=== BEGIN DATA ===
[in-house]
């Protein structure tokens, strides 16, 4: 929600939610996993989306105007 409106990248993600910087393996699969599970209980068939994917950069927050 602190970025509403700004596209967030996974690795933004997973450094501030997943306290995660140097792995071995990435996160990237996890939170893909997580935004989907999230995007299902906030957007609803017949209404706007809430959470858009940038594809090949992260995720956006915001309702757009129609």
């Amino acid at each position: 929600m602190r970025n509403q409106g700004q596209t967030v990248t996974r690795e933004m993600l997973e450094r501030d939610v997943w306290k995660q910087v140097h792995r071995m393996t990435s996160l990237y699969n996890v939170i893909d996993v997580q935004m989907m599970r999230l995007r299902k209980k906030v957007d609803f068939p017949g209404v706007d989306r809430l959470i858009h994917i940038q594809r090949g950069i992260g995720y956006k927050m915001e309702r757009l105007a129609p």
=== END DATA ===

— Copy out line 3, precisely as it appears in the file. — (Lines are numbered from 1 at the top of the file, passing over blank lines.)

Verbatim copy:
């Amino acid at each position: 929600m602190r970025n509403q409106g700004q596209t967030v990248t996974r690795e933004m993600l997973e450094r501030d939610v997943w306290k995660q910087v140097h792995r071995m393996t990435s996160l990237y699969n996890v939170i893909d996993v997580q935004m989907m599970r999230l995007r299902k209980k906030v957007d609803f068939p017949g209404v706007d989306r809430l959470i858009h994917i940038q594809r090949g950069i992260g995720y956006k927050m915001e309702r757009l105007a129609p």